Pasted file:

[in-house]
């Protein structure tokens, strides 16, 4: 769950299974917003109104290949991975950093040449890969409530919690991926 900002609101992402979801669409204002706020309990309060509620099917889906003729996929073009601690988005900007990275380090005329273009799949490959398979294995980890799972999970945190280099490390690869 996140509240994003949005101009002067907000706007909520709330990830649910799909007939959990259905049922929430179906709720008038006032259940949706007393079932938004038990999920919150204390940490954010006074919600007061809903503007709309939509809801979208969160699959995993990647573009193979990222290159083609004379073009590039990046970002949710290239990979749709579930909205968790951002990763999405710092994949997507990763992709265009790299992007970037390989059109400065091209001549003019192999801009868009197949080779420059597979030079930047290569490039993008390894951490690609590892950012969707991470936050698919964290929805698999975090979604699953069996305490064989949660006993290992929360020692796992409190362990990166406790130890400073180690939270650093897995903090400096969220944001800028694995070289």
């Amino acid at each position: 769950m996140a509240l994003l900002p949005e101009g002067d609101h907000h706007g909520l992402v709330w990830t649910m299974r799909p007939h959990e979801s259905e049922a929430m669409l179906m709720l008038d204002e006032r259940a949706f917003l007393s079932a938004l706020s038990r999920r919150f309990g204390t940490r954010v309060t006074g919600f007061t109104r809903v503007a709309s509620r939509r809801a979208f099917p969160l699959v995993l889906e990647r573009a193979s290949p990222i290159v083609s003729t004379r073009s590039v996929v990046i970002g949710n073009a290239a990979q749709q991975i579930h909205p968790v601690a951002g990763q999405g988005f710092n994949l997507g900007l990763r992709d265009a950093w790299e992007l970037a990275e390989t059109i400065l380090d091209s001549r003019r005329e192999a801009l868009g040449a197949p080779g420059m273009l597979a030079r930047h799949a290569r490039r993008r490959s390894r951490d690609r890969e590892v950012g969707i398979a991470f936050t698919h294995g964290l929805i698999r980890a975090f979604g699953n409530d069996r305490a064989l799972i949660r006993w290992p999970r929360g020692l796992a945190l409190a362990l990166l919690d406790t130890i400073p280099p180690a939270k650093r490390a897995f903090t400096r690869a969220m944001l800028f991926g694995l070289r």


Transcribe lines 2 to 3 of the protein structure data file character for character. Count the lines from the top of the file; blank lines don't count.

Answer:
């Protein structure tokens, strides 16, 4: 769950299974917003109104290949991975950093040449890969409530919690991926 900002609101992402979801669409204002706020309990309060509620099917889906003729996929073009601690988005900007990275380090005329273009799949490959398979294995980890799972999970945190280099490390690869 996140509240994003949005101009002067907000706007909520709330990830649910799909007939959990259905049922929430179906709720008038006032259940949706007393079932938004038990999920919150204390940490954010006074919600007061809903503007709309939509809801979208969160699959995993990647573009193979990222290159083609004379073009590039990046970002949710290239990979749709579930909205968790951002990763999405710092994949997507990763992709265009790299992007970037390989059109400065091209001549003019192999801009868009197949080779420059597979030079930047290569490039993008390894951490690609590892950012969707991470936050698919964290929805698999975090979604699953069996305490064989949660006993290992929360020692796992409190362990990166406790130890400073180690939270650093897995903090400096969220944001800028694995070289």
């Amino acid at each position: 769950m996140a509240l994003l900002p949005e101009g002067d609101h907000h706007g909520l992402v709330w990830t649910m299974r799909p007939h959990e979801s259905e049922a929430m669409l179906m709720l008038d204002e006032r259940a949706f917003l007393s079932a938004l706020s038990r999920r919150f309990g204390t940490r954010v309060t006074g919600f007061t109104r809903v503007a709309s509620r939509r809801a979208f099917p969160l699959v995993l889906e990647r573009a193979s290949p990222i290159v083609s003729t004379r073009s590039v996929v990046i970002g949710n073009a290239a990979q749709q991975i579930h909205p968790v601690a951002g990763q999405g988005f710092n994949l997507g900007l990763r992709d265009a950093w790299e992007l970037a990275e390989t059109i400065l380090d091209s001549r003019r005329e192999a801009l868009g040449a197949p080779g420059m273009l597979a030079r930047h799949a290569r490039r993008r490959s390894r951490d690609r890969e590892v950012g969707i398979a991470f936050t698919h294995g964290l929805i698999r980890a975090f979604g699953n409530d069996r305490a064989l799972i949660r006993w290992p999970r929360g020692l796992a945190l409190a362990l990166l919690d406790t130890i400073p280099p180690a939270k650093r490390a897995f903090t400096r690869a969220m944001l800028f991926g694995l070289r």